Tensions between North Korea and America are steadily creeping, as we reach highs unseen for decades. Just now, President Trump has begun preparing to put nuclear bombers on 24-hour alert, a status we haven’t seen since the Cold War ended in 1991.
“This is yet one more step in ensuring that we’re prepared,” General David Goldfein told Fox News. “I look at it more as not planning for any specific event, but more for the reality of the global situation we find ourselves in and how we ensure we’re prepared going forward.”
The general noted that in a world where “we’ve got folks that are talking openly about use of nuclear weapons,” it’s extremely important that the US military always stay one step ahead. “It’s no longer a bipolar world where it’s just us and the Soviet Union. We’ve got other players out there who have nuclear capability,” he added.
Defense One reports:
BARKSDALE AIR FORCE BASE, La. — Goldfein and other senior defense officials stressed that the alert order had not been given, but that preparations were under way in anticipation that it might come. That decision would be made by Gen. John Hyten, the commander of U.S. Strategic Command, or Gen. Lori Robinson, the head of U.S. Northern Command. STRATCOM is in charge of the military’s nuclear forces and NORTHCOM is in charge of defending North America.
Putting the B-52s back on alert is just one of many decisions facing the Air Force as the U.S. military responds to a changing geopolitical environment that includes North Korea’s rapidly advancing nuclear arsenal, President Trump’s confrontational approach to Pyongyang, and Russia’s increasingly potent and active armed forces.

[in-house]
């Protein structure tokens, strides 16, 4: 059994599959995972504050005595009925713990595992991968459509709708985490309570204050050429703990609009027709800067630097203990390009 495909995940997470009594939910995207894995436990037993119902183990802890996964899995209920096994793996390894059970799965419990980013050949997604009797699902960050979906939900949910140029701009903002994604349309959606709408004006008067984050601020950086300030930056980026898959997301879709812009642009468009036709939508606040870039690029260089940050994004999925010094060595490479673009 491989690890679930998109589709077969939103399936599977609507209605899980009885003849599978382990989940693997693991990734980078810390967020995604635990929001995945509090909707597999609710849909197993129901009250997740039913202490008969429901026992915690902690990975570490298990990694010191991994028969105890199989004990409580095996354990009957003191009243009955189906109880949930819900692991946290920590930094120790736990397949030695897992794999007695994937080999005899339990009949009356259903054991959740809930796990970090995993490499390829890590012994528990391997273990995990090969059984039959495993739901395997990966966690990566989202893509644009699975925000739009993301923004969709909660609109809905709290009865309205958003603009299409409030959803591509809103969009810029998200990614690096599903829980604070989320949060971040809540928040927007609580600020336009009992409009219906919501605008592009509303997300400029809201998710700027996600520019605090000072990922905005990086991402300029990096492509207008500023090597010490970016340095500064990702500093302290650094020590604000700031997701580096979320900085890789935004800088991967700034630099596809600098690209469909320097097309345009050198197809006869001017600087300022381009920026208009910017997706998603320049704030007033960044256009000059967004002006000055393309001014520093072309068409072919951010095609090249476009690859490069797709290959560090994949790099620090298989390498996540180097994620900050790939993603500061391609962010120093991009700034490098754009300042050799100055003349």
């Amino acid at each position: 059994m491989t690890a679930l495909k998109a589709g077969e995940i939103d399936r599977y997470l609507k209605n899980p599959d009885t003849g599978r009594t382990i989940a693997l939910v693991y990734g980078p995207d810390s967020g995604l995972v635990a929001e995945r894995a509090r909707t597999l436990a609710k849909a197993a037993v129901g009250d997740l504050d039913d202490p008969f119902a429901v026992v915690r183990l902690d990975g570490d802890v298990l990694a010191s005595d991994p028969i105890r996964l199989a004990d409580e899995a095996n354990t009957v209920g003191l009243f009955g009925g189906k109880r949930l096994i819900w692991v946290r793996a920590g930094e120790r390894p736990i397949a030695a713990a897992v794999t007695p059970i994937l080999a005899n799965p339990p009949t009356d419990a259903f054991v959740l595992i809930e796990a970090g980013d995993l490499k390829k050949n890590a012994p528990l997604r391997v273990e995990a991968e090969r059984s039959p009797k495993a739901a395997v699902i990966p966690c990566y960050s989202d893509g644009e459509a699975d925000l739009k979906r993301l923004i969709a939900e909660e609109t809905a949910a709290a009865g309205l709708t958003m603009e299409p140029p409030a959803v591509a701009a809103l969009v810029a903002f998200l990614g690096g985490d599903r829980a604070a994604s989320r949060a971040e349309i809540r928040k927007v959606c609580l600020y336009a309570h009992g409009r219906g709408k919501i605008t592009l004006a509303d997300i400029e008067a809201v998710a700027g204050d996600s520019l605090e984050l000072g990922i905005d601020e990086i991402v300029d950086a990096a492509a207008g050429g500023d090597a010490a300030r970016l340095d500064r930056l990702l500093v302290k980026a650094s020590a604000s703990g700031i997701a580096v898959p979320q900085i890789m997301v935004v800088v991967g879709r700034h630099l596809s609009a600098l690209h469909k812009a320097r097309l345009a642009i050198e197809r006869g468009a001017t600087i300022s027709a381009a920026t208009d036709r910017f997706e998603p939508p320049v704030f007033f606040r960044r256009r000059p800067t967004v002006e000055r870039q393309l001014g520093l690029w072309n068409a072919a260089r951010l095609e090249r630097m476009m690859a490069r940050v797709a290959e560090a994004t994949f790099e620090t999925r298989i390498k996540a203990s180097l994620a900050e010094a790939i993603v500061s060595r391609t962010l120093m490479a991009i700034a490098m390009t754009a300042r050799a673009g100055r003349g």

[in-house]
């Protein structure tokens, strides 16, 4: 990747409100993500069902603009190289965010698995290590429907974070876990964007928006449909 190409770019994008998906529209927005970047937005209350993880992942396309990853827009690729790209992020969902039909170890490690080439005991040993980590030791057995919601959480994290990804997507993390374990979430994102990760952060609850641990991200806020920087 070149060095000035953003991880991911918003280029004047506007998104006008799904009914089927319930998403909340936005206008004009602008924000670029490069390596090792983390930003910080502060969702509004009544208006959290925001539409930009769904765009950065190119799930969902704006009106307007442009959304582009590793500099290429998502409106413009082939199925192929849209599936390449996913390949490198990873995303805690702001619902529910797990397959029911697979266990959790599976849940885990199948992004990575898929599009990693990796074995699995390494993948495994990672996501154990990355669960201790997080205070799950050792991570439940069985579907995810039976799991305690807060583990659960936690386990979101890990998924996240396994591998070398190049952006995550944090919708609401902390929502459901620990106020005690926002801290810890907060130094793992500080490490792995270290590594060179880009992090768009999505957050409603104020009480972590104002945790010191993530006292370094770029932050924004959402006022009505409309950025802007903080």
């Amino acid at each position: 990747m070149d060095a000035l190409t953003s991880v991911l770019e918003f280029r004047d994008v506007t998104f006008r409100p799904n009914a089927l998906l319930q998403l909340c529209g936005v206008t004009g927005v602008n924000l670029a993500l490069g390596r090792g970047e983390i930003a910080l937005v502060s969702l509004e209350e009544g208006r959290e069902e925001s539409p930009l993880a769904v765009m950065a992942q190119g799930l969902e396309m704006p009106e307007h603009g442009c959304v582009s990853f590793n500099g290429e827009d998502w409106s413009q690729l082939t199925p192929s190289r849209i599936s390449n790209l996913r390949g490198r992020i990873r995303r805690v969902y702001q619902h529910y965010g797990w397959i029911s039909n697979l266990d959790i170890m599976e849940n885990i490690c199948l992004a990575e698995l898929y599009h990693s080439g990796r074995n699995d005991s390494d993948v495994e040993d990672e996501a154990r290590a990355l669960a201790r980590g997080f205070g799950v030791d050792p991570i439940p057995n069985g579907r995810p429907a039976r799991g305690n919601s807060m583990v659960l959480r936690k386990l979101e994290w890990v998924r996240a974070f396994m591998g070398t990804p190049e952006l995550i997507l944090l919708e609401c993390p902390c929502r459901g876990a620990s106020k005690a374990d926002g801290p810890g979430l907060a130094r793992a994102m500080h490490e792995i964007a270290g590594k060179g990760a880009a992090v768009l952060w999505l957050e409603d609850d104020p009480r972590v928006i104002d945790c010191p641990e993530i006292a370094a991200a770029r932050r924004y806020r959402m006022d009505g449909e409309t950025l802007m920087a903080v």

Barksdale Air Force Base in Louisiana, home of the 2d Bomb Wing and Air Force Global Strike Command, is currently being renovated so that B-52 bombers will be ready to take off at a “moment’s notice.” The planes, which can fly up to around 50,000 feet and at supersonic speeds, are equipped with a highly diverse arsenal.
Over the past week, General Goldfein has encouraged the military to think beyond Cold War uses for bombers and nuclear missiles.
“I’ve challenged…Air Force Global Strike Command to help lead the dialog, help with this discussion about ‘What does conventional conflict look like with a nuclear element?’ and ‘Do we respond as a global force if that were to occur?’ and ‘What are the options?’” he said. “How do we think about it — how do we think about deterrence in that environment?”
“Really it depends on who, what kind of behavior are we talking about, and whether they’re paying attention to our readiness status,” he said. “Our job is options. We provide the best military advice and options for the commander in chief and the secretary of defense.”
General Goldfein ended the interview with a disturbing statement. “Should the STRATCOM commander require or the NORTHCOM commander require us to [be on] a higher state of readiness to defend the homeland, then we have to have a place to put those forces.”
Unfortunately, many are afraid that these forces WILL be put forth—and although the US military is far superior to any other military in the world, we certainly wouldn’t be able to win a war completely unscathed.